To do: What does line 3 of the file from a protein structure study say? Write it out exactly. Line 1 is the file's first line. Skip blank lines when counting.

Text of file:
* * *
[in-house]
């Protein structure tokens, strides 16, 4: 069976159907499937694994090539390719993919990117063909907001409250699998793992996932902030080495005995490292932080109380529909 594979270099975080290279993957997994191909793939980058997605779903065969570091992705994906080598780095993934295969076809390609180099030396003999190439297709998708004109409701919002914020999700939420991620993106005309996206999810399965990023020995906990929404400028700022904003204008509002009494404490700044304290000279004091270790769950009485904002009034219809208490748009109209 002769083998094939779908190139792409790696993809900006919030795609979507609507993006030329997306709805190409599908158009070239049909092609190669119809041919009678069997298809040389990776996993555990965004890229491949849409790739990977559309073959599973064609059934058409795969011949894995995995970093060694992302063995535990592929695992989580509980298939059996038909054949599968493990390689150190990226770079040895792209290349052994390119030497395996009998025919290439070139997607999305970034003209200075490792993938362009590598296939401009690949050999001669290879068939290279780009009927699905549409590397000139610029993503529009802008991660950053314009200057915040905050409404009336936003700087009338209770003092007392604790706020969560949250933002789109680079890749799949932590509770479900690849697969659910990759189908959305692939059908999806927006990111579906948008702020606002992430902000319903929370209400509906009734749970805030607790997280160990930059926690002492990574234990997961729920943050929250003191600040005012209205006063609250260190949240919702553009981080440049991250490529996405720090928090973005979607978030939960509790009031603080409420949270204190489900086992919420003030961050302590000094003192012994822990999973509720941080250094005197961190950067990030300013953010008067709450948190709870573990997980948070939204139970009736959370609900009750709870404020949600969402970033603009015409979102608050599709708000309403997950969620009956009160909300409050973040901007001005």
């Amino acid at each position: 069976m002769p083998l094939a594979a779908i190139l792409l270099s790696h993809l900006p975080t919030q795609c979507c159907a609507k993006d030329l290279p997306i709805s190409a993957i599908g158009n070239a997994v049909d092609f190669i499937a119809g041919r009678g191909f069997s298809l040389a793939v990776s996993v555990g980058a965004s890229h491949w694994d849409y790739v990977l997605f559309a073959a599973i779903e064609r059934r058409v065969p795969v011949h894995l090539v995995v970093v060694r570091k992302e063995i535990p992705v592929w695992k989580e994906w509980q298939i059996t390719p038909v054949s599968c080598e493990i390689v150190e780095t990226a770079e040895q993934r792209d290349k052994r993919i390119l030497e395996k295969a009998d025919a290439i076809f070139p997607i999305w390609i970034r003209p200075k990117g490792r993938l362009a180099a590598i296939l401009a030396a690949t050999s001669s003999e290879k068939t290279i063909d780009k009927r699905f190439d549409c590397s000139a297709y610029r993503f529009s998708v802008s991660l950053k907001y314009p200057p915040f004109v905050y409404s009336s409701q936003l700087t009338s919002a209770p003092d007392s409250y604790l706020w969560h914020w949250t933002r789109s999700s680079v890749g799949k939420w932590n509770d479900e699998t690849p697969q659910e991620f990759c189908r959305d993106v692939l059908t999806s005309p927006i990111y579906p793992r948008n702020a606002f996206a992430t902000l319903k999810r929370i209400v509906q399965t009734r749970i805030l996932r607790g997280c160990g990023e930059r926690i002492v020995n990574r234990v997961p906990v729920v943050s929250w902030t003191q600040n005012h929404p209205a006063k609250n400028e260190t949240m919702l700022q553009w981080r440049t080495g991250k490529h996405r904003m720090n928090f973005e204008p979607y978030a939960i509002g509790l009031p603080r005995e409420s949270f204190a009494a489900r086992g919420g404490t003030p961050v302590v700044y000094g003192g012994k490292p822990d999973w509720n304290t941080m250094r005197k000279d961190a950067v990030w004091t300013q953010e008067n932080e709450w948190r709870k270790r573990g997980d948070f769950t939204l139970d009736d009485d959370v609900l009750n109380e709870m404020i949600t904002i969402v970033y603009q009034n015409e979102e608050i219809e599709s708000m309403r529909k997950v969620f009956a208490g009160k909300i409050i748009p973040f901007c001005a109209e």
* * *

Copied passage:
């Amino acid at each position: 069976m002769p083998l094939a594979a779908i190139l792409l270099s790696h993809l900006p975080t919030q795609c979507c159907a609507k993006d030329l290279p997306i709805s190409a993957i599908g158009n070239a997994v049909d092609f190669i499937a119809g041919r009678g191909f069997s298809l040389a793939v990776s996993v555990g980058a965004s890229h491949w694994d849409y790739v990977l997605f559309a073959a599973i779903e064609r059934r058409v065969p795969v011949h894995l090539v995995v970093v060694r570091k992302e063995i535990p992705v592929w695992k989580e994906w509980q298939i059996t390719p038909v054949s599968c080598e493990i390689v150190e780095t990226a770079e040895q993934r792209d290349k052994r993919i390119l030497e395996k295969a009998d025919a290439i076809f070139p997607i999305w390609i970034r003209p200075k990117g490792r993938l362009a180099a590598i296939l401009a030396a690949t050999s001669s003999e290879k068939t290279i063909d780009k009927r699905f190439d549409c590397s000139a297709y610029r993503f529009s998708v802008s991660l950053k907001y314009p200057p915040f004109v905050y409404s009336s409701q936003l700087t009338s919002a209770p003092d007392s409250y604790l706020w969560h914020w949250t933002r789109s999700s680079v890749g799949k939420w932590n509770d479900e699998t690849p697969q659910e991620f990759c189908r959305d993106v692939l059908t999806s005309p927006i990111y579906p793992r948008n702020a606002f996206a992430t902000l319903k999810r929370i209400v509906q399965t009734r749970i805030l996932r607790g997280c160990g990023e930059r926690i002492v020995n990574r234990v997961p906990v729920v943050s929250w902030t003191q600040n005012h929404p209205a006063k609250n400028e260190t949240m919702l700022q553009w981080r440049t080495g991250k490529h996405r904003m720090n928090f973005e204008p979607y978030a939960i509002g509790l009031p603080r005995e409420s949270f204190a009494a489900r086992g919420g404490t003030p961050v302590v700044y000094g003192g012994k490292p822990d999973w509720n304290t941080m250094r005197k000279d961190a950067v990030w004091t300013q953010e008067n932080e709450w948190r709870k270790r573990g997980d948070f769950t939204l139970d009736d009485d959370v609900l009750n109380e709870m404020i949600t904002i969402v970033y603009q009034n015409e979102e608050i219809e599709s708000m309403r529909k997950v969620f009956a208490g009160k909300i409050i748009p973040f901007c001005a109209e």